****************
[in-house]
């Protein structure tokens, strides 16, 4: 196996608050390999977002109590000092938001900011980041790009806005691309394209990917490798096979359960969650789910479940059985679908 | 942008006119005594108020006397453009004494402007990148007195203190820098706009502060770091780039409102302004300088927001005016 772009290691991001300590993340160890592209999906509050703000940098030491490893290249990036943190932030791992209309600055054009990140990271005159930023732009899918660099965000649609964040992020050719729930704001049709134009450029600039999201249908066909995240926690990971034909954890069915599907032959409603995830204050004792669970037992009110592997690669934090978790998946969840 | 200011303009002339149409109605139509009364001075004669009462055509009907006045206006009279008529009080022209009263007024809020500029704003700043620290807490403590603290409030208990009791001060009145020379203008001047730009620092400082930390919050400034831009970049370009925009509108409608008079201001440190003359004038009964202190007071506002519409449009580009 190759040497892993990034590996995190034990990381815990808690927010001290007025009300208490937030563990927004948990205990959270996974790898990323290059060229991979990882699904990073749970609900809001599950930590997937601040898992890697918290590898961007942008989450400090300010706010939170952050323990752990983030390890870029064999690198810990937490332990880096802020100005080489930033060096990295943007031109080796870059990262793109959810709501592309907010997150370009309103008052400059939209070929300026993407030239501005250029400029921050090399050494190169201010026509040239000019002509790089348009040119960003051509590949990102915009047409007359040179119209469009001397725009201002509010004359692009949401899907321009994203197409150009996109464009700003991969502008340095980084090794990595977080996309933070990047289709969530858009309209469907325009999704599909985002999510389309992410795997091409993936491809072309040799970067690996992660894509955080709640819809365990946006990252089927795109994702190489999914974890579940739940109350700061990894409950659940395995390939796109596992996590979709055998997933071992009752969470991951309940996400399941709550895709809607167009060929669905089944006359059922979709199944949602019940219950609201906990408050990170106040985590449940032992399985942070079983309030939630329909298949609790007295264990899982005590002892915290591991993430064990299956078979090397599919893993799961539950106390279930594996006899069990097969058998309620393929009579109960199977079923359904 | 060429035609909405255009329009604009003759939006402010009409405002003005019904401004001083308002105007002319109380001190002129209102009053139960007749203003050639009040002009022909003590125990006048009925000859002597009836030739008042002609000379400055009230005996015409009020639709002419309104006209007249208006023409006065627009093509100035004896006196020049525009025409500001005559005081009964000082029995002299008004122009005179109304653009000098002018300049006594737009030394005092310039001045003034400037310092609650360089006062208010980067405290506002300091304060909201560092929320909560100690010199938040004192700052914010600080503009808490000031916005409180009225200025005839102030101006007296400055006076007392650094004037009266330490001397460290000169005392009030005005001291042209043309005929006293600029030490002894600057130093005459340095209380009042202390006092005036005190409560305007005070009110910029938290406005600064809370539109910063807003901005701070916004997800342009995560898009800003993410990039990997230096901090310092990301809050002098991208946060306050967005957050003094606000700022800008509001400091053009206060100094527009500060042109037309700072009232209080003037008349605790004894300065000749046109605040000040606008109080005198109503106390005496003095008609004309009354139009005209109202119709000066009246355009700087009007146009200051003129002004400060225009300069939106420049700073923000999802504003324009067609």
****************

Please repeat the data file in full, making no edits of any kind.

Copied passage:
[in-house]
């Protein structure tokens, strides 16, 4: 196996608050390999977002109590000092938001900011980041790009806005691309394209990917490798096979359960969650789910479940059985679908 | 942008006119005594108020006397453009004494402007990148007195203190820098706009502060770091780039409102302004300088927001005016 772009290691991001300590993340160890592209999906509050703000940098030491490893290249990036943190932030791992209309600055054009990140990271005159930023732009899918660099965000649609964040992020050719729930704001049709134009450029600039999201249908066909995240926690990971034909954890069915599907032959409603995830204050004792669970037992009110592997690669934090978790998946969840 | 200011303009002339149409109605139509009364001075004669009462055509009907006045206006009279008529009080022209009263007024809020500029704003700043620290807490403590603290409030208990009791001060009145020379203008001047730009620092400082930390919050400034831009970049370009925009509108409608008079201001440190003359004038009964202190007071506002519409449009580009 190759040497892993990034590996995190034990990381815990808690927010001290007025009300208490937030563990927004948990205990959270996974790898990323290059060229991979990882699904990073749970609900809001599950930590997937601040898992890697918290590898961007942008989450400090300010706010939170952050323990752990983030390890870029064999690198810990937490332990880096802020100005080489930033060096990295943007031109080796870059990262793109959810709501592309907010997150370009309103008052400059939209070929300026993407030239501005250029400029921050090399050494190169201010026509040239000019002509790089348009040119960003051509590949990102915009047409007359040179119209469009001397725009201002509010004359692009949401899907321009994203197409150009996109464009700003991969502008340095980084090794990595977080996309933070990047289709969530858009309209469907325009999704599909985002999510389309992410795997091409993936491809072309040799970067690996992660894509955080709640819809365990946006990252089927795109994702190489999914974890579940739940109350700061990894409950659940395995390939796109596992996590979709055998997933071992009752969470991951309940996400399941709550895709809607167009060929669905089944006359059922979709199944949602019940219950609201906990408050990170106040985590449940032992399985942070079983309030939630329909298949609790007295264990899982005590002892915290591991993430064990299956078979090397599919893993799961539950106390279930594996006899069990097969058998309620393929009579109960199977079923359904 | 060429035609909405255009329009604009003759939006402010009409405002003005019904401004001083308002105007002319109380001190002129209102009053139960007749203003050639009040002009022909003590125990006048009925000859002597009836030739008042002609000379400055009230005996015409009020639709002419309104006209007249208006023409006065627009093509100035004896006196020049525009025409500001005559005081009964000082029995002299008004122009005179109304653009000098002018300049006594737009030394005092310039001045003034400037310092609650360089006062208010980067405290506002300091304060909201560092929320909560100690010199938040004192700052914010600080503009808490000031916005409180009225200025005839102030101006007296400055006076007392650094004037009266330490001397460290000169005392009030005005001291042209043309005929006293600029030490002894600057130093005459340095209380009042202390006092005036005190409560305007005070009110910029938290406005600064809370539109910063807003901005701070916004997800342009995560898009800003993410990039990997230096901090310092990301809050002098991208946060306050967005957050003094606000700022800008509001400091053009206060100094527009500060042109037309700072009232209080003037008349605790004894300065000749046109605040000040606008109080005198109503106390005496003095008609004309009354139009005209109202119709000066009246355009700087009007146009200051003129002004400060225009300069939106420049700073923000999802504003324009067609």